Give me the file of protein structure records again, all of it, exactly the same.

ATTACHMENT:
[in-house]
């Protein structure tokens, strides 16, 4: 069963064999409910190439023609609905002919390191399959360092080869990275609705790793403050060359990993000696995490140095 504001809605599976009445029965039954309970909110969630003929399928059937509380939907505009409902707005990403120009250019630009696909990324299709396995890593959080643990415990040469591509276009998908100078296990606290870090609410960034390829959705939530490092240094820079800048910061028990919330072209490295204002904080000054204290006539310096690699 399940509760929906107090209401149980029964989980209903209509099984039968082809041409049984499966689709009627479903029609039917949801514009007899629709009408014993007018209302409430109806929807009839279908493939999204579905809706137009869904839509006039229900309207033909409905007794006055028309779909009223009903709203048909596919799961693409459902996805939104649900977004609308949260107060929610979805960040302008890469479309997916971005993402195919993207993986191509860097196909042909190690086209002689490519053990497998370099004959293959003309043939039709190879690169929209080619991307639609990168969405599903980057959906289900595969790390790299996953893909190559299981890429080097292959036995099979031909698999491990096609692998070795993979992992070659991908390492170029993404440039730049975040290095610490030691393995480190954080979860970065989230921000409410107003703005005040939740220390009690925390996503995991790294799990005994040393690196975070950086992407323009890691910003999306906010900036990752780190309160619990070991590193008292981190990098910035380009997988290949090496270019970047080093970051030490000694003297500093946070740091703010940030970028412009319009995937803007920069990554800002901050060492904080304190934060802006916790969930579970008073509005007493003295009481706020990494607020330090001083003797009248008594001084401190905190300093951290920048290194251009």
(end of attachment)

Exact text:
[in-house]
């Protein structure tokens, strides 16, 4: 069963064999409910190439023609609905002919390191399959360092080869990275609705790793403050060359990993000696995490140095 504001809605599976009445029965039954309970909110969630003929399928059937509380939907505009409902707005990403120009250019630009696909990324299709396995890593959080643990415990040469591509276009998908100078296990606290870090609410960034390829959705939530490092240094820079800048910061028990919330072209490295204002904080000054204290006539310096690699 399940509760929906107090209401149980029964989980209903209509099984039968082809041409049984499966689709009627479903029609039917949801514009007899629709009408014993007018209302409430109806929807009839279908493939999204579905809706137009869904839509006039229900309207033909409905007794006055028309779909009223009903709203048909596919799961693409459902996805939104649900977004609308949260107060929610979805960040302008890469479309997916971005993402195919993207993986191509860097196909042909190690086209002689490519053990497998370099004959293959003309043939039709190879690169929209080619991307639609990168969405599903980057959906289900595969790390790299996953893909190559299981890429080097292959036995099979031909698999491990096609692998070795993979992992070659991908390492170029993404440039730049975040290095610490030691393995480190954080979860970065989230921000409410107003703005005040939740220390009690925390996503995991790294799990005994040393690196975070950086992407323009890691910003999306906010900036990752780190309160619990070991590193008292981190990098910035380009997988290949090496270019970047080093970051030490000694003297500093946070740091703010940030970028412009319009995937803007920069990554800002901050060492904080304190934060802006916790969930579970008073509005007493003295009481706020990494607020330090001083003797009248008594001084401190905190300093951290920048290194251009």